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Tutorial: How to Check Polygon Counts of Objects
« on: 2005 December 08, 00:11:07 »
THANKS THIS IS GREAT

As people keep asking, I thought I'd copy all of the information that's scattered around the forum about polygon count into one thread, with links back to the original posts. I assume no one'll mind Cheesy. This first post is mostly by me, and I'm sorry if it sounds patronising. I'm trying to explain something complicated in simple enough words for everyone to get it - which means, inevitably, that some people will read it and roll their eyes because they know it all already Roll Eyes.

About Meshes
In Sims 2, there are three basic types of user-created objects:
1) Hacks, that modify the game's code.
2) Objects, including furniture, clothing & all genetics, that are recolours of Maxis-made objects.
3) Objects, including furniture, clothing & all genetics, that are not recolours of Maxis objects.

Objects in category 3 have been made using a 3D modelling program, such as Milkshape or Wings. They have a new, customised shape that did not previously exist in the game. This 3 dimensional shape is called a mesh. The mesh by itself is useless - it's just a shape. To make the object look real, a texture gets added, which is the flat picture that gets stuck onto the mesh to give all the details.

So What's the Problem?
Unfortunately, there are a very large number of 3D programs in existence, and none of them are perfectly optimised for Sims 2. Some of them are designed for game or movie modelling. But some of them are designed for what's called static modelling - in other words, when you make a scene on your computer, and it doesn't animate. Meshes that have been made in this way might have absolutely enormous polygon counts, and it doesn't matter because they're not designed to animate. However, Sims 2 relies on animation - people move around and interact with the objects in the game. If you have a lot of high polygon meshes in the game, then it will make the game slow down. The reason is that your computer is having to render complicated objects as well as doing all the usual things that happen in the game, and it only has a limited amount of resources to do all that with.

What is a Polygon anyway?
A polygon is a flat shape with edges - like a triangle, square or parallelogram. All 3D meshes are made up of a very large number of polygons. As a general rule, flat, square objects need very few polygons compared to curved objects. But you can't tell by looking at a photo of the object how many polygons it uses. Some creators know how to optimise their meshes and use tricks with alpha channels to reduce the polygon count dramatically.

In Sims 2, all of the polygons are triangles. The corners where the triangles meet are called vertices. Maxis has a guideline that they use for their own objects of 800 vertices per tile. (See long thread at Mod The Sims 2). 800 vertices means 800 corners, which is not the same thing as 800 polygons. However, there isn't a simple relationship between vertex count & polygon count - some meshes come in at 1000 polygons, 800 vertices while others do 600 polygons, 800 vertices. My geometry is too rusty for me to work out why Tongue.

So when it comes to Sims 2 meshes, we should really be talking about high-vertex meshes being bad, rather than high-polygon. I don't know why we don't, except that polygon can be abbreviated to poly, which sounds a bit friendier Smiley.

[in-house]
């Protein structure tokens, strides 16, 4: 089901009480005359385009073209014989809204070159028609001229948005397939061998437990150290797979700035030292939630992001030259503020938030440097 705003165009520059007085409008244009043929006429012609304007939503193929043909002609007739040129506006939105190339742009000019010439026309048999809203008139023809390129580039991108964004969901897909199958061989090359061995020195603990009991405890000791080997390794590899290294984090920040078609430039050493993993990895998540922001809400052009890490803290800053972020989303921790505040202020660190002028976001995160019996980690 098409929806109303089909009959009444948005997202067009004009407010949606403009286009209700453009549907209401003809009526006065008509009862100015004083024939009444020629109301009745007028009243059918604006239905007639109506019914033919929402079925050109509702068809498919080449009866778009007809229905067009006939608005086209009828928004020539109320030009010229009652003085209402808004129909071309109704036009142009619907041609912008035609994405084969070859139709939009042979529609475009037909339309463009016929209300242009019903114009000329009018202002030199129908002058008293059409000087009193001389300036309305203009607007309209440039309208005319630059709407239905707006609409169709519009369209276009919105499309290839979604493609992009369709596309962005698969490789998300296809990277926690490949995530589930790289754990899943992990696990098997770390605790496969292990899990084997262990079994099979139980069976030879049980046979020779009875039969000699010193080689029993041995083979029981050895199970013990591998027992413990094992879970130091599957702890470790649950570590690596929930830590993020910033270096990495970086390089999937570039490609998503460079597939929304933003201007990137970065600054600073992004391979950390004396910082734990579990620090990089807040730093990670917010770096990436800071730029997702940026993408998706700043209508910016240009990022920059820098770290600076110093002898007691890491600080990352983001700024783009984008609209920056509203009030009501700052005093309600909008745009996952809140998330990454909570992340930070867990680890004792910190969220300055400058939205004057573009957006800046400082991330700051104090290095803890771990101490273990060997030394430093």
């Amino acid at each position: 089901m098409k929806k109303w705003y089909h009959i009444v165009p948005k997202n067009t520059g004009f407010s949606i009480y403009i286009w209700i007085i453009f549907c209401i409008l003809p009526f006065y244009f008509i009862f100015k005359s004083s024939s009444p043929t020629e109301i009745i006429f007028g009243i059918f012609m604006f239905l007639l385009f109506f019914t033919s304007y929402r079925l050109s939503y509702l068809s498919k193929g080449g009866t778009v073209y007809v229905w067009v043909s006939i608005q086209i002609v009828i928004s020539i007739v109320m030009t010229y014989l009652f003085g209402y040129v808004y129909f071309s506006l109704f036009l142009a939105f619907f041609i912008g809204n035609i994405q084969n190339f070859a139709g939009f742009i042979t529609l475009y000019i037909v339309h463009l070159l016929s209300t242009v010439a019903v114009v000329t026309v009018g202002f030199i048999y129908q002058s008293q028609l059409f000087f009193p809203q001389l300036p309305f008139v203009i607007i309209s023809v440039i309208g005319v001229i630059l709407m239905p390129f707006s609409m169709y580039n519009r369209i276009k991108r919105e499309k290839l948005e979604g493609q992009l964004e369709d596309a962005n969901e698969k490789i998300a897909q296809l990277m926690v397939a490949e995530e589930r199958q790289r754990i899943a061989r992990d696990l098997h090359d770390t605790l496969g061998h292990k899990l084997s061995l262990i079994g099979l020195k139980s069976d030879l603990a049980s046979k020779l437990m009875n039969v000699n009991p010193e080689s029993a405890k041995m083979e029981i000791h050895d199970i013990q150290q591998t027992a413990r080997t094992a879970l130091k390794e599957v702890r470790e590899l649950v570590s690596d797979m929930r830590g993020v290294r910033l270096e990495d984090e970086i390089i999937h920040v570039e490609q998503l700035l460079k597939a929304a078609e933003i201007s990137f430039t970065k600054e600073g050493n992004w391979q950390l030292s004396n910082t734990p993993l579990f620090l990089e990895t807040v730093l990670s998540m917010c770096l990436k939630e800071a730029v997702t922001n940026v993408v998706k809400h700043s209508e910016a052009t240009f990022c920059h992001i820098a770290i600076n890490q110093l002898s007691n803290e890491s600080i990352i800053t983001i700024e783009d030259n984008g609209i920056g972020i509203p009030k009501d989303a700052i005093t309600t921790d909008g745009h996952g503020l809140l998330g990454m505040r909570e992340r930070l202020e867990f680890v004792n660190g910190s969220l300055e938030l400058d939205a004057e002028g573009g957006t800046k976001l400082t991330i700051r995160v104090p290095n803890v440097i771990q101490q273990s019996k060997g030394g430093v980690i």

What is a Good Vertex Count?
Using Maxis' guideline, we assume that objects "should" be as follows:
1 tile - 800 vertices
2 tiles - 1600 vertices
3 tiles - 2400 vertices
4 tiles - 3200 vertices
5 tiles - 4000 vertices
6 tiles - 4800 vertices

In practice, a (6 tile) double bed with 4800 vertices will slow some people's computers down, while other people will be fine with a (1 tile) cupboard with 6500 vertices - but that's a reasonable figure to work to.

Also, as Motoki said (on November 14, 2005, 12:48:34 AM):
The tile guideline as far as I know was more to give a higher limit to larger stuff than anything technical to do with the number of tiles use. It's a decent guideline but you also need to take other things into account like the relative size and complexity of an object too. I would be more lenient to say a large complex one tiled statue than I would be with a tiny flower. Also relatively simple boxey or squarish objects shouldn't need to be high poly at all no matter how many tiles they take up. A large plain 3 tiled flat square poster does not need 800 vertices per tile and shouldn't be anywhere near that count.

A better guideline is to compare a custom object to a Maxis object of the same type. If Maxis' piano needs 3300 vertices, and your custom one of the same size is using 3500, that's not too bad. If the Maxis object is on 3300 vertices and your custom object has only 2800, that's really good!

What about Things that Go On the Sim?
No one seems to know what vertex count Maxis use for hair and clothing meshes. Next time MaxoidTom or someone else shows up here, we need to sit on him until he gives us an answer!

Regarding hair, Motoki wrote (on November 09, 2005, 03:51:35 PM):
This is kind of my guidelines, so take it with a grain of salt, but I would say for the face count:

under 1k = great, no problem
1k-2k = pretty good
2k-3k = not too bad, but might want to use sparingly
3k-4k = kinda pushing it, use sparingly
4k-5k = only use if you absolutely love it to death and try not to give it to more than one sim on a lot if you can help it.
5k+ = too high

You can get away with ones with higher counts sometimes without problems, but remember it's not necessarily the one mesh that will cause problems alone (well unless it's like 30k+ faces Tongue) but moreso the cumulative effect. Consider the fact if you download a lot of other stuff it will add up and some of the Maxis stuff itself isn't always super low poly. Also try to think about the type of family you will be using the hair with. A single sim in a small starter home might not have problems with a high poly hair, but later on if she gets married and has 6 kids and moves into a huge mansion on a large lot with a bunch of junk it's not going to help the game run any faster that's for sure.